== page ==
This is post should probably not be written – at least at the moment. This is because I am cranky and good sense dictates you should not write something for public consumption when you are mad. But bugger it. I’m tired of some of the nonsense I have to be polite about sometimes and there are times when stupidity and ignorance need to be called out for what they are.
Some articles written by different people about how horrible and anti-training it is to use a flag when working with horses has prompted this post. It seems there is a vendetta against flags among certain horse people who have trouble connecting two or more synapses together.
In brief, their argument goes that flags are used to create terror in a horse and therefore flags are bad. The fact that these same people use and promote the use of riding whips, lunging whips, spurs, bits, ropes etc leaves them scrambling for a dictionary to learn the meaning of the words “irony” and “hypocrisy”.
The element that is missing from the argument that flags are a problem is an understanding of the role the human plays in its use. A flag is an inanimate object that has no power to do evil or good on its own. Its function is completely controlled by the human holding it. It’s within the capacity of each person to apply the flag in a beneficial way or a harmful way. The flag itself has no say over that. This is equally true of whips and spurs and bits (provided they are a comfortable fit). Just because a trainer uses a flag to terrorize a horse into submission, does not make the flag the evil-doer.
One trainer that I read recently who espouses how evil flags are, even argued round yards are detrimental to training, but square yards are an excellent training tool. Their rationalization was that round yards encouraged horses to run more and square yards do not. It seems for this trainer blame for misuse of a round yard falls at the feet of the yard and not at the human chasing the horse in the yard.
I find it bizarre that an inanimate piece of equipment that has no innate power is criticized as the problem when it is clearly a problem with people not knowing how to use the equipment.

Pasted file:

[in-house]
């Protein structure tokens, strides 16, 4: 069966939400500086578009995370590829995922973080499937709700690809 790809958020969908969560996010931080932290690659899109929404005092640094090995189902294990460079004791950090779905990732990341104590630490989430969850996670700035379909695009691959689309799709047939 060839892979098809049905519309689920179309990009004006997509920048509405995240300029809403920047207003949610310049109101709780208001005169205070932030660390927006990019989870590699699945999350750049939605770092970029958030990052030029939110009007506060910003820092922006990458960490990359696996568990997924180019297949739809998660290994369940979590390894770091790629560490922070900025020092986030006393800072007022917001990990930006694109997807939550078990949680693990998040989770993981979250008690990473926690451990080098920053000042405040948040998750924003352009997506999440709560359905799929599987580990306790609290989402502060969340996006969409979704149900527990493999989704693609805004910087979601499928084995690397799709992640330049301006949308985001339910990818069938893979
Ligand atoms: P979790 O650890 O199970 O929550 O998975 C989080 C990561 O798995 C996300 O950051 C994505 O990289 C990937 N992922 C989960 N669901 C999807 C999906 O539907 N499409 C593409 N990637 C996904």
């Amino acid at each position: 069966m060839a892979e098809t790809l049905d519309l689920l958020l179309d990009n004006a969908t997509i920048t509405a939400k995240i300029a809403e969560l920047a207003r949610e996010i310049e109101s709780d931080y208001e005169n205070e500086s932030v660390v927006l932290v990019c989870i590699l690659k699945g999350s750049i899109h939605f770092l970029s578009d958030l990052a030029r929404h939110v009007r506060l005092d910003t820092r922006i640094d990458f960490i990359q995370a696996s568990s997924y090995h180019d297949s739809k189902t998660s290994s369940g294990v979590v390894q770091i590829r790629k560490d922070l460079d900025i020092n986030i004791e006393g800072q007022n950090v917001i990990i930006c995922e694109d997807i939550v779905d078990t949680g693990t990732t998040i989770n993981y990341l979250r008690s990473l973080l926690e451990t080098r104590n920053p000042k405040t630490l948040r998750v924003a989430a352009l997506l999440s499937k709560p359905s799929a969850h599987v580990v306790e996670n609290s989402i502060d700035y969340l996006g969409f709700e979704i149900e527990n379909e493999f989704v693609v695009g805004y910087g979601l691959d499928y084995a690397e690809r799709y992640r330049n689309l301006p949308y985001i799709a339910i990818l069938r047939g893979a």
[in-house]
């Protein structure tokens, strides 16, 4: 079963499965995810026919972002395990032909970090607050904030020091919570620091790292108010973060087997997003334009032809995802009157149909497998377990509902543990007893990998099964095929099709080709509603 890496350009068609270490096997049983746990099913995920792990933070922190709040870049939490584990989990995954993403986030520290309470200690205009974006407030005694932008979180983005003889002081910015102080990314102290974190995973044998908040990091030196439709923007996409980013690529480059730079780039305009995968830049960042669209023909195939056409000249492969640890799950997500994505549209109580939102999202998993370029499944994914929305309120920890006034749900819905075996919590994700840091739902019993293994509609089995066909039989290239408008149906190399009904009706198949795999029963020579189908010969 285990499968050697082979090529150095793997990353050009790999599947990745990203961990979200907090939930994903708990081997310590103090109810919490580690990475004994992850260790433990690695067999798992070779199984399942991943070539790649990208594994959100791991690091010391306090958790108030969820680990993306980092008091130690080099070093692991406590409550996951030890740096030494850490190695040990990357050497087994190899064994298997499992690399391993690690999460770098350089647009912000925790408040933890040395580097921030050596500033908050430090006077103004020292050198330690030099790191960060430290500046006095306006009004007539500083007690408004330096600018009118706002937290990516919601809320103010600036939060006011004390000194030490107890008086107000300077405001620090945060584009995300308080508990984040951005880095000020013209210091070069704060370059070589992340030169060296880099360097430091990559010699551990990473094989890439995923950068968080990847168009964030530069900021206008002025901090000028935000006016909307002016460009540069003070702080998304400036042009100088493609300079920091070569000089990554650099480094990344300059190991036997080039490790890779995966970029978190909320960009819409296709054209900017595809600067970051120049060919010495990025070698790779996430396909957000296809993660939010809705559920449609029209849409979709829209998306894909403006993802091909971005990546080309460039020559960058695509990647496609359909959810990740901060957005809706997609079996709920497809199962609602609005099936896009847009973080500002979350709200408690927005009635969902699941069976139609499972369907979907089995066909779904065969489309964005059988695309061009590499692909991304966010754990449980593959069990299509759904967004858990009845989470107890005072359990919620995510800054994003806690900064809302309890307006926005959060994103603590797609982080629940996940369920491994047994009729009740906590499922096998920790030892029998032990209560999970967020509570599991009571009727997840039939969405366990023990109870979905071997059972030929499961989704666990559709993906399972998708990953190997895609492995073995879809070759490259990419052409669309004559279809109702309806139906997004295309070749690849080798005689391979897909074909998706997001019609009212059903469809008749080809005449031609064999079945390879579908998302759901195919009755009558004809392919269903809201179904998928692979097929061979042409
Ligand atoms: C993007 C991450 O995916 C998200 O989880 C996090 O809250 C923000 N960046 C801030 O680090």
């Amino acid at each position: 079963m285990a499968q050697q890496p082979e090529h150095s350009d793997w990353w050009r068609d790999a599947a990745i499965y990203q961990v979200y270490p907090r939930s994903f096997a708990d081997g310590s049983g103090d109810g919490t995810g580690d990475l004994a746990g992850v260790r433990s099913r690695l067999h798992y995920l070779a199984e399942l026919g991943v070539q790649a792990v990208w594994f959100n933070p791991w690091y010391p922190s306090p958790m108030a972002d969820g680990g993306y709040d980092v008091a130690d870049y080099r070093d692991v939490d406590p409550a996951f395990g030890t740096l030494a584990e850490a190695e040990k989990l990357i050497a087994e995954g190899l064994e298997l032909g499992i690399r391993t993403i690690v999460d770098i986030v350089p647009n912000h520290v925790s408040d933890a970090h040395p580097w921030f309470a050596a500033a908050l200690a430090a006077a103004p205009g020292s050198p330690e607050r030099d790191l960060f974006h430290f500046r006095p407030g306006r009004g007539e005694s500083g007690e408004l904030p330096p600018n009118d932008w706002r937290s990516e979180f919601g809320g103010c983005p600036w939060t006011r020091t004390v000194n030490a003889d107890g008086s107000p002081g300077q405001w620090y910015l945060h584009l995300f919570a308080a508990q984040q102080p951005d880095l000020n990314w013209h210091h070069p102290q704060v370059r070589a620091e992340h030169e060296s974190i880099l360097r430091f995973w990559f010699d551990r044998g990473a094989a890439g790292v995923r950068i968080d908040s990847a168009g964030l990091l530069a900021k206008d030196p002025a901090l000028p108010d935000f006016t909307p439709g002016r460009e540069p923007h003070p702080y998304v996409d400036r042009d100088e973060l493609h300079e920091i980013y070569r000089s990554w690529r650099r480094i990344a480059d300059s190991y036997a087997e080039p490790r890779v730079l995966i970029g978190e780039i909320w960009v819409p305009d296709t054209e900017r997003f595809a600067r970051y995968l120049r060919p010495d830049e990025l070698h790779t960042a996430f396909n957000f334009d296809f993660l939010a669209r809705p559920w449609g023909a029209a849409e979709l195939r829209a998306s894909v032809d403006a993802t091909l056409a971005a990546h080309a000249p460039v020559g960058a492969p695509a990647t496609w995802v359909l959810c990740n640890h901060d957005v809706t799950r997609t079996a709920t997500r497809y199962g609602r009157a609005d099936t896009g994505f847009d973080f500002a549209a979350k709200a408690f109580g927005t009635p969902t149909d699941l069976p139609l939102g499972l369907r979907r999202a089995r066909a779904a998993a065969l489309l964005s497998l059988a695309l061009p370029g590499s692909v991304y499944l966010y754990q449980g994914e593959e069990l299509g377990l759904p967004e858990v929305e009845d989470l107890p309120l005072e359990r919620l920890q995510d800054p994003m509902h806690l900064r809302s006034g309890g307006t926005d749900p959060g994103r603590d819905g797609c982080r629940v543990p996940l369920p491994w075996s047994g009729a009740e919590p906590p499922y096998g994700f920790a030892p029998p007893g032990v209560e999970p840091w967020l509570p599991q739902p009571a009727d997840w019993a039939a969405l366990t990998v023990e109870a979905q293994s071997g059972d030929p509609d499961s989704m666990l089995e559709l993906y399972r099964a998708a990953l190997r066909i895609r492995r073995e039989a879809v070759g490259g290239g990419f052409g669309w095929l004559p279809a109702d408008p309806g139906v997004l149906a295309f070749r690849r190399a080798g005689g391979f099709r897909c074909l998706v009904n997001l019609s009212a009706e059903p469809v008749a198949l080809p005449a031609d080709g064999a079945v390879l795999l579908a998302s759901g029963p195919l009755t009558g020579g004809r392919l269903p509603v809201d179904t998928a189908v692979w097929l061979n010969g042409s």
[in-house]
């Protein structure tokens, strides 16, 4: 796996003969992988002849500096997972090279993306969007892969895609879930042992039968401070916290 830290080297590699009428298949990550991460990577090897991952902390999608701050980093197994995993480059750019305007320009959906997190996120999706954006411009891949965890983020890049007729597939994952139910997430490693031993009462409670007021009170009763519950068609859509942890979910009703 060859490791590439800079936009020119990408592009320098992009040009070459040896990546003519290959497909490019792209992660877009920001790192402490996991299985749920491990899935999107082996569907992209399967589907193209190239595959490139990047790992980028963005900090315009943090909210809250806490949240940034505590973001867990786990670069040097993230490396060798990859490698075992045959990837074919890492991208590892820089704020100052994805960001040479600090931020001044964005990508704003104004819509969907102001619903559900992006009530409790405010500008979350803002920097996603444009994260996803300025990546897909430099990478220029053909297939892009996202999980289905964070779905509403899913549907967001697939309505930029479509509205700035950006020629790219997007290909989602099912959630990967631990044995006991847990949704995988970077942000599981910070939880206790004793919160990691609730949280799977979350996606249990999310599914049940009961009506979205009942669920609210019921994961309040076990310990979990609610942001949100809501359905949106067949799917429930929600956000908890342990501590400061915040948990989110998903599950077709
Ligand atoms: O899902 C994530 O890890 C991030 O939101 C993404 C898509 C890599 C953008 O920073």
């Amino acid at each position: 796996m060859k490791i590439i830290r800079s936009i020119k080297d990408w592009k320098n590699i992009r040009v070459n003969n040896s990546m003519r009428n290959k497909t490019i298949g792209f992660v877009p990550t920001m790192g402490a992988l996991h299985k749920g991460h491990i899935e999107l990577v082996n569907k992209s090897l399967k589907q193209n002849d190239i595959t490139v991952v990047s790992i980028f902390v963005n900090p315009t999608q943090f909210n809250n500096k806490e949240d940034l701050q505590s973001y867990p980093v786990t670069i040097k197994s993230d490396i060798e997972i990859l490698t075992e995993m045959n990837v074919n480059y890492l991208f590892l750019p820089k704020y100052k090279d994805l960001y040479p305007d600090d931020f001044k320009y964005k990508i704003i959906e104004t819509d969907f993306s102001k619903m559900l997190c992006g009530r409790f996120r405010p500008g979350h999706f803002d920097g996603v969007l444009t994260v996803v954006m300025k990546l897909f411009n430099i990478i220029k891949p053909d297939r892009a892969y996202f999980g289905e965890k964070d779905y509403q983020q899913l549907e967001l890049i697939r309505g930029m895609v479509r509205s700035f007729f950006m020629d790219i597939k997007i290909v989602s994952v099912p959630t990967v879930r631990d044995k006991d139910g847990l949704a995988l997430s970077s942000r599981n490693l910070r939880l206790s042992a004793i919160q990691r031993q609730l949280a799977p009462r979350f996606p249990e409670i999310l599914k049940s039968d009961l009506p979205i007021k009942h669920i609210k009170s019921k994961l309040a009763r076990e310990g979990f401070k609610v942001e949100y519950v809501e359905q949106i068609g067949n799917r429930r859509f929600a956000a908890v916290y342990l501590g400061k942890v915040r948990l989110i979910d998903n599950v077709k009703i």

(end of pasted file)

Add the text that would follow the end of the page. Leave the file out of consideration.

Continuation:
I see the flag not as a flag, but as a clarity stick. Like all equipment, its purpose is to bring clarity to our intent. A person should keep in mind that rather than scare a horse into doing something, it is intended to clear up any confusion for a horse. It is hard to see what is wrong with that.
The same can be said of whips, spurs, bits, ropes and whatever other gear that is under the control of a rider or handler.
There is some equipment that I believe is anti-training, such as side reins, tie downs, Pessoa etc. The reason why I feel this way is that they fall into the category of not being adjustable or controlled by a human. Once they are fitted the rider or handler can’t adjust them in a moment-to-moment manner as the horse’s thoughts and emotions alter. If a person cannot instantly influence the effect of an item of equipment to cater to the horse’s needs every moment, then I believe the value of such gear for creating softness and okay-ness rather than simple obedience, needs to be questioned.
I want to end by saying this article is about much more than whether a flag is a good or poor training tool. There is a much broader principle at stake that affects how we are as horse people.
It’s difficult for all of us to change our views regarding concepts that are strongly held. I truly believe that we should examine closely the things we believe and the things others believe. It’s only then are we justified in holding onto ideas with passion. If our efforts to understand and explore different ideas are weak, then the strength to which we hold onto our own ideas should also be weak.
Photo: This was taken at a clinic where Amanda was in the process of starting Cowboy. She is using the flag to support the feel of the lead rope to help Cowboy to not drop his shoulder toward her. Is the flag being used here to train the horse not to crowd the handler (obedience) or to provide clarity to the feel of the lead rope?